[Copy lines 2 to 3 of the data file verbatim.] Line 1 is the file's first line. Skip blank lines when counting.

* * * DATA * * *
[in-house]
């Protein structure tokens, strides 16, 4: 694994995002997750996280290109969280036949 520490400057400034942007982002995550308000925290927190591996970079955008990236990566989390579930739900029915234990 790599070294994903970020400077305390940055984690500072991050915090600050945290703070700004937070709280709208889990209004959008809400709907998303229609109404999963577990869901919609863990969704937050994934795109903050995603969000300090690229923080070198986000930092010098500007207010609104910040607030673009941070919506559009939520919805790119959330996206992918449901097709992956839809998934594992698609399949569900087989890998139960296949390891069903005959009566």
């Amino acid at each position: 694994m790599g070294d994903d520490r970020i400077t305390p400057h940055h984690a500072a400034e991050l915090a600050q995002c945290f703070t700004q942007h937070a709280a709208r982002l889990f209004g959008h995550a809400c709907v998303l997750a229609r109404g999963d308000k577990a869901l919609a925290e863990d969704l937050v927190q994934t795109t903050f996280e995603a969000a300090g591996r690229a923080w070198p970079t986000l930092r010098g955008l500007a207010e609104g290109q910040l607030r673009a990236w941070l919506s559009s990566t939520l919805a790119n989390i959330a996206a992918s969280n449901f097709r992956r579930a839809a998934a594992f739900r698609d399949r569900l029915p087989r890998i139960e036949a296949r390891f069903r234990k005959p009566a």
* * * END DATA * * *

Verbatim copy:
């Protein structure tokens, strides 16, 4: 694994995002997750996280290109969280036949 520490400057400034942007982002995550308000925290927190591996970079955008990236990566989390579930739900029915234990 790599070294994903970020400077305390940055984690500072991050915090600050945290703070700004937070709280709208889990209004959008809400709907998303229609109404999963577990869901919609863990969704937050994934795109903050995603969000300090690229923080070198986000930092010098500007207010609104910040607030673009941070919506559009939520919805790119959330996206992918449901097709992956839809998934594992698609399949569900087989890998139960296949390891069903005959009566």
């Amino acid at each position: 694994m790599g070294d994903d520490r970020i400077t305390p400057h940055h984690a500072a400034e991050l915090a600050q995002c945290f703070t700004q942007h937070a709280a709208r982002l889990f209004g959008h995550a809400c709907v998303l997750a229609r109404g999963d308000k577990a869901l919609a925290e863990d969704l937050v927190q994934t795109t903050f996280e995603a969000a300090g591996r690229a923080w070198p970079t986000l930092r010098g955008l500007a207010e609104g290109q910040l607030r673009a990236w941070l919506s559009s990566t939520l919805a790119n989390i959330a996206a992918s969280n449901f097709r992956r579930a839809a998934a594992f739900r698609d399949r569900l029915p087989r890998i139960e036949a296949r390891f069903r234990k005959p009566a």